Ro­man­tic REAL­IST

India Today - - LEISURE -

Hugely suc­cess­ful in the early 20th cen­tury, M.V. Dhu­rand­har is these days a for­got­ten fig­ure. This may be as much the re­sult of his po­si­tion as a mem­ber of the colo­nial es­tab­lish­ment as his aca­demic style, which fell out of favour with the ad­vent of In­dian mod­ernism. But art his­to­rian Suhas Bahulkar—cu­ra­tor of M V Dhu­rand­har: The Ro­man­tic Real­ist, a ret­ro­spec­tive on dis­play at the Na­tional Gallery of Mod­ern Art, Mum­bai—be­lieves it’s time we took an­other look at his legacy.

Dhu­rand­har cer­tainly paid his dues as a loyal ser­vant of the Raj. He served un­der var­i­ous Bri­tish prin­ci­pals of the Sir JJ School of Art for 41 years. He painted the King and Queen re­ceiv­ing obei­sance from their In­dian sub­jects and dec­o­rated the Im­pe­rial Sec­re­tar­iat with busy mu­rals rep­re­sent­ing the laws of the land. Even his gods and god­desses can some­times seem sus­pi­ciously western in their fea­tures, more posh than Pu­ranic.

Bahulkar, how­ever, sees Dhu­rand­har as a key mem­ber of the Bom­bay School, the real­ist painters who were Raja Ravi Varma’s con­tem­po­raries and suc­ces­sors. The NGMA ret­ro­spec­tive is part of his mis­sion to doc­u­ment the school’s role in the his­tory of mod­ern In­dian art. It be­gins with Dhu­rand­har the por­traitist and his­tory painter, pro­ceed­ing from his por­tray­als of the Maratha past to his nar­ra­tives from mythol­ogy.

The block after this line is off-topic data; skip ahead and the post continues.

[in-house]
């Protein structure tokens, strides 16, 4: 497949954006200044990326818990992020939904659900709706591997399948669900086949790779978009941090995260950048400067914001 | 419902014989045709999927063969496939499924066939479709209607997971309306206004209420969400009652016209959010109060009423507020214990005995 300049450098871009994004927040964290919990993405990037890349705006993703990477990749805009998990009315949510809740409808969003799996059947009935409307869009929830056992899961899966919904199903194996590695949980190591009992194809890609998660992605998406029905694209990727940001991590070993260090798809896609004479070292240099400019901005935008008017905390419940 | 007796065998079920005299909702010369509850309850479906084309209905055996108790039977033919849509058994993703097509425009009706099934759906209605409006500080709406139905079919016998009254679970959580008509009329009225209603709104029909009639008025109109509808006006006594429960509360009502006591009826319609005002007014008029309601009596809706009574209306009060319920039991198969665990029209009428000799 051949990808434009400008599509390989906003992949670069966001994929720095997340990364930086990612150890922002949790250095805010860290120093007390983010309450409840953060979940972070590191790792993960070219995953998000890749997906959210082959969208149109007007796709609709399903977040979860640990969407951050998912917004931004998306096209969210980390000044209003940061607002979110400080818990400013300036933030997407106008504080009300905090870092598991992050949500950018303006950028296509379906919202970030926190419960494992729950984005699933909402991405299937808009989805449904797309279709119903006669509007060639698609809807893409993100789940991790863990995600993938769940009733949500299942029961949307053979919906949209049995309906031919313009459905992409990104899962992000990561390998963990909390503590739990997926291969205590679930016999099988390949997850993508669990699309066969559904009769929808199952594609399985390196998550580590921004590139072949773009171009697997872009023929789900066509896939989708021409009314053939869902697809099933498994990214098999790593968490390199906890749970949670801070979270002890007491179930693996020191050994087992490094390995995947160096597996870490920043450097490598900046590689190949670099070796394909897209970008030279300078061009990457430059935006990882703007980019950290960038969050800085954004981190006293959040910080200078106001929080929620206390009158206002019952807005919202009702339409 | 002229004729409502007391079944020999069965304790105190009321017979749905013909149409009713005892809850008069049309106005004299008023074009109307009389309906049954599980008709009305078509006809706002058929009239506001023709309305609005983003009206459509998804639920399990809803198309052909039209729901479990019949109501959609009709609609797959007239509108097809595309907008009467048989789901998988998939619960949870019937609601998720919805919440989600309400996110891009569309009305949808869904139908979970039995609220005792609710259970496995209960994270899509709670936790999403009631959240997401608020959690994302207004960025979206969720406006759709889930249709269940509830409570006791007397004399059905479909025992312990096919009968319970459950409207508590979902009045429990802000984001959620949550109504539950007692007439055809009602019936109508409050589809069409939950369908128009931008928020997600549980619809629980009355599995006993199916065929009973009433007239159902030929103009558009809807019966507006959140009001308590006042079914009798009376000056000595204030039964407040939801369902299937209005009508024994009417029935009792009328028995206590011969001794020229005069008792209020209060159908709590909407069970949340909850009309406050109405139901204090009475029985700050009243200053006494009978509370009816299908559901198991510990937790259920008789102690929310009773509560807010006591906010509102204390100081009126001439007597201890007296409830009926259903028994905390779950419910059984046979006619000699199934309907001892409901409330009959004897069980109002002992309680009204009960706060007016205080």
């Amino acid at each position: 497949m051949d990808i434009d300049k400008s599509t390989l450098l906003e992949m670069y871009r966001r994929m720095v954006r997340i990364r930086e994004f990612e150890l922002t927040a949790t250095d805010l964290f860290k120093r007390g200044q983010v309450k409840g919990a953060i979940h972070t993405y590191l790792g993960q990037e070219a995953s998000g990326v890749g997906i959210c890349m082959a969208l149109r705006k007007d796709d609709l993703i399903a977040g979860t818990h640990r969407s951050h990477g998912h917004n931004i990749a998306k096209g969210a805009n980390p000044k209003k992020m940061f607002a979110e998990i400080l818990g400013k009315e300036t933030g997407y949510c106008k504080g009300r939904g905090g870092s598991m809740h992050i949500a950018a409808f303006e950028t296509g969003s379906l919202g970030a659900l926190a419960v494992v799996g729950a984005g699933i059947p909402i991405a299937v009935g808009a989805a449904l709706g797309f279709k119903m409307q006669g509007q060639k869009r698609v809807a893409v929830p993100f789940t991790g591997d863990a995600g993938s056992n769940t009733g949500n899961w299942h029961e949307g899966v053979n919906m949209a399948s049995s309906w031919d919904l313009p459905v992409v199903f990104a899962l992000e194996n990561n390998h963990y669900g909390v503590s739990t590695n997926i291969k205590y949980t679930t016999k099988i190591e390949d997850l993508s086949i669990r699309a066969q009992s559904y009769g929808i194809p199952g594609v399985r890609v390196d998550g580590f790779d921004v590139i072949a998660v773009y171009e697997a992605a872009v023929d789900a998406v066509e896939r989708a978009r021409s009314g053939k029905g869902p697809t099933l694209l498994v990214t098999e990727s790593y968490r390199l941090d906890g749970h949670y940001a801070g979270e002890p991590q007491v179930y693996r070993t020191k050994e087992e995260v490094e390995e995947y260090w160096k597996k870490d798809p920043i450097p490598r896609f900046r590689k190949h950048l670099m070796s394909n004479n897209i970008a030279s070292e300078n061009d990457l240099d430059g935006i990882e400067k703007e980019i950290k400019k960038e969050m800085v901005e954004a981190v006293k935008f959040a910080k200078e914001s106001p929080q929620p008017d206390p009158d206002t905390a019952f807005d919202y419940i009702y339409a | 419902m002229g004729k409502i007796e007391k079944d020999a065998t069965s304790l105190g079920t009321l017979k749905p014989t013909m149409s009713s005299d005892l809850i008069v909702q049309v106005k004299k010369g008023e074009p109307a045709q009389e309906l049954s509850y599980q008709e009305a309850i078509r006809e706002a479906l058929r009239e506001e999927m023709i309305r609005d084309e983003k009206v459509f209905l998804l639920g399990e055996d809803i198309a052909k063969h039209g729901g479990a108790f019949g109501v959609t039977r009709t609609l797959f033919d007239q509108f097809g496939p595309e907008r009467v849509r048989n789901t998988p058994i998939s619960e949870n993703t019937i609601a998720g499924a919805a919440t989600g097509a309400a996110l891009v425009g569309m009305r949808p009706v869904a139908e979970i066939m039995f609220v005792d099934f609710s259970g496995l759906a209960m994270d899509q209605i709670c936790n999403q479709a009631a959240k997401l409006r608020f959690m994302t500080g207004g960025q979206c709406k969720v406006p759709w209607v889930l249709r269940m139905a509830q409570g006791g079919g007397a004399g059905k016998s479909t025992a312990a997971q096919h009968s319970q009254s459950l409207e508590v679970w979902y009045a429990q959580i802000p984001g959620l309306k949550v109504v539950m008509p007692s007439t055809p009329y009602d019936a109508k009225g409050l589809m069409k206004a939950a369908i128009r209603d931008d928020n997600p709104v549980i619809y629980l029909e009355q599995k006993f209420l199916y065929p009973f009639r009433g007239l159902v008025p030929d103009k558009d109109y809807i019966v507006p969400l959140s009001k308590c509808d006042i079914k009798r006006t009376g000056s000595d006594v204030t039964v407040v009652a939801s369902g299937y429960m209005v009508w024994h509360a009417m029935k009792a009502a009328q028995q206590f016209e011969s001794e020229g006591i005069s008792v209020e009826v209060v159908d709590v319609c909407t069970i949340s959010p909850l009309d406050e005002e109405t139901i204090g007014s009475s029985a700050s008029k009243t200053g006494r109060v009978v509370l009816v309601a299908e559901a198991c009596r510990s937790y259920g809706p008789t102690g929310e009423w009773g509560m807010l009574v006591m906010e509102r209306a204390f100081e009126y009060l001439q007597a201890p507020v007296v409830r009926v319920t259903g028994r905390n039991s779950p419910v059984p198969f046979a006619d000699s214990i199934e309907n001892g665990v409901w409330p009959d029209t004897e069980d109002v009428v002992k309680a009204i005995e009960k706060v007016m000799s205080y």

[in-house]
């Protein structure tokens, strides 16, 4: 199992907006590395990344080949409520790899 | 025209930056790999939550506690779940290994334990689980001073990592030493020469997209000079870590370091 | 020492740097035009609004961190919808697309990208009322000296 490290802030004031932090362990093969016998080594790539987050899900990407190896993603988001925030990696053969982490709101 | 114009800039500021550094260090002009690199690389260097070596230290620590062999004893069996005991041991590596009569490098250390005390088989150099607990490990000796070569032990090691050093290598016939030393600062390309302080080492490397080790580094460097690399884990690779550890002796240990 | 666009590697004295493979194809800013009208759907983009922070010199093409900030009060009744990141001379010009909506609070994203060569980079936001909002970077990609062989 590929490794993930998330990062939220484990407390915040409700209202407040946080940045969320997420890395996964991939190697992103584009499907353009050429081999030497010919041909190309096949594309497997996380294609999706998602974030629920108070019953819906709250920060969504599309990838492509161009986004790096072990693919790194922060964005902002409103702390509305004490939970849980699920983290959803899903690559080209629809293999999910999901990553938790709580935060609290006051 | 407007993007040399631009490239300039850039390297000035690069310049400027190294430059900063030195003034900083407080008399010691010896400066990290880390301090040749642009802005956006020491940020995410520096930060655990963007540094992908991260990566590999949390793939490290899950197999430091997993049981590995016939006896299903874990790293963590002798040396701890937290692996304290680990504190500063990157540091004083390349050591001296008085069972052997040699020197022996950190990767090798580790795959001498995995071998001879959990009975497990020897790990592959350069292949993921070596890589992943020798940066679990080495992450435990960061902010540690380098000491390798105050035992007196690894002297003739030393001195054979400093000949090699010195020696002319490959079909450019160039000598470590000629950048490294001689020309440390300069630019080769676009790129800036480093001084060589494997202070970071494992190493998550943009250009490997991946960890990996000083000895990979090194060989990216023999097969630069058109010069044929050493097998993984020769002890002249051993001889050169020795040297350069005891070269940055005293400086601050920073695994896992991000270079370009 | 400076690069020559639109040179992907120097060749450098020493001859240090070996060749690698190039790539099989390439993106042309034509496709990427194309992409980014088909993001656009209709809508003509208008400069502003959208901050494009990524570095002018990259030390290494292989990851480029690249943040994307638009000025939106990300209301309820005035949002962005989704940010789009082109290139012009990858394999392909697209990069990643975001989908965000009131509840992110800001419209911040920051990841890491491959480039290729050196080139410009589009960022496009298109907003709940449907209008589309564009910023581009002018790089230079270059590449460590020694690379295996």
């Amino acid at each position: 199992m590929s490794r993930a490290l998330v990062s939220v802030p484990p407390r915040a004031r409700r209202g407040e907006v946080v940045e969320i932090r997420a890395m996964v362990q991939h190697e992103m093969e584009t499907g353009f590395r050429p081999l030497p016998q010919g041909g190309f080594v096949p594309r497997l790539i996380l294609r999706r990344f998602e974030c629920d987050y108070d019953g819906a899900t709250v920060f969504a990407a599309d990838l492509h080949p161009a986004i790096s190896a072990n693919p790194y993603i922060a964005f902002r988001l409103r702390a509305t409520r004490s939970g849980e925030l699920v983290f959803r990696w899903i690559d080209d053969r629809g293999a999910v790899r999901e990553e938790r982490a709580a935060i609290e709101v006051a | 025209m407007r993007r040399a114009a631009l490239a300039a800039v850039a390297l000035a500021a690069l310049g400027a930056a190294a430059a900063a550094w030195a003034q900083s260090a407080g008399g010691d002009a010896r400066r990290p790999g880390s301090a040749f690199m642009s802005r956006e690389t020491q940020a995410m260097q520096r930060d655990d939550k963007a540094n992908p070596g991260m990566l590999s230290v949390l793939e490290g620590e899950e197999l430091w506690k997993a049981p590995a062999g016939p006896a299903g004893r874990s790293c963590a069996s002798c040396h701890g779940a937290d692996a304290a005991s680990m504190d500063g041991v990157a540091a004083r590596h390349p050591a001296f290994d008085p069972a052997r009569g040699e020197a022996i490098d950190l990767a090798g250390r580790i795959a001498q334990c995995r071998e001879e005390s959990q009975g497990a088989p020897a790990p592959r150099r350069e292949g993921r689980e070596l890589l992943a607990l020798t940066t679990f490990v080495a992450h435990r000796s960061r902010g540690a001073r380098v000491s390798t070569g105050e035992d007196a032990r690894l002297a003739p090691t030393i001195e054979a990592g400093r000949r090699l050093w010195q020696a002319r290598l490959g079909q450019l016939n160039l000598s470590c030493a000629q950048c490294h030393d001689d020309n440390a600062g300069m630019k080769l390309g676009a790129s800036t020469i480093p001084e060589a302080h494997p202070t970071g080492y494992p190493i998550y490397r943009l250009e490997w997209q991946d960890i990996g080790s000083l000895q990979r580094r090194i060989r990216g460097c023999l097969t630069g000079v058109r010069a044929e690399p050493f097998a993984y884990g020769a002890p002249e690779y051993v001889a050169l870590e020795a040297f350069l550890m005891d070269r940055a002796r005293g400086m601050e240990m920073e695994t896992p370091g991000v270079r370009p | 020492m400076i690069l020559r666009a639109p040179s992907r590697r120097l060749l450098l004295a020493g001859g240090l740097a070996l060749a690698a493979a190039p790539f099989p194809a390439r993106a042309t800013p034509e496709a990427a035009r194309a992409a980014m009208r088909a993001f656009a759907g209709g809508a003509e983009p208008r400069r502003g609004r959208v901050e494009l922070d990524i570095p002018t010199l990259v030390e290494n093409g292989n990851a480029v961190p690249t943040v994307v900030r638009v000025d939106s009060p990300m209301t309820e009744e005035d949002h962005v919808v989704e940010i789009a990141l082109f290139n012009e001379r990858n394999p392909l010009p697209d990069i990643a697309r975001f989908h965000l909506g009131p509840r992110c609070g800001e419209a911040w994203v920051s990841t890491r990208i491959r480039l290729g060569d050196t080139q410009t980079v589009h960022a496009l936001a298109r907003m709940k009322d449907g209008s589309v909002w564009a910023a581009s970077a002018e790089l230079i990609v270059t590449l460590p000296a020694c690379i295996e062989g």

As­cend­ing the gallery’s lev­els, the ex­hi­bi­tion delves into lesser-known as­pects of his art. Dhu­rand­har’s sketches, es­pe­cially, un­cover a hu­man side to the artist. Many of them were made dur­ing his trav­els across the Bom­bay Pres­i­dency as an in­spec­tor of draw­ing. Oth­ers, com­piled in a vol­ume awk­wardly ti­tled ‘My Wife in Art’, de­pict his con­ju­gal life. His first wife Ba­pubai died of the plague, and the book has a ten­derly ren­dered wa­ter­colour of her life­less body that he made at her deathbed. There’s a quaint do­mes­tic eroti­cism to his sketches of his sec­ond wife Gan­gubai, a stocky, sa­ree-swad­dled fig­ure, who is of­ten seen sleep­ing face down.

Dhu­rand­har’s eye for the world around him is also ev­i­dent in his com­mer­cial work. M V Dhu­rand­har: The Artist as Chron­i­cler, a par­al­lel ex­hi­bi­tion at the Bhau Daji Lad Mu­seum, dis­plays his tal­ents as a pi­o­neer­ing il­lus­tra­tor. Break­ing bound­aries be­tween high and low, Dhu­rand­har took his art to the masses through his posters, mag­a­zine and book il­lus­tra­tions. His post­cards are minia­ture comic gems that take us peo­ple-watch­ing in old Bom­bay. Here, the colo­nial artist re­veals him­self to be a sharp so­cial ob­server who reaches out to us with his love for the city and its peo­ple. —Ra­jesh Devraj

Images Cour­tesy DAG

Clock­wise fromtop: Scene of Hindu mar­riage cer­e­mony; A Bom­bay Prabhu Lady; The Pot­ter

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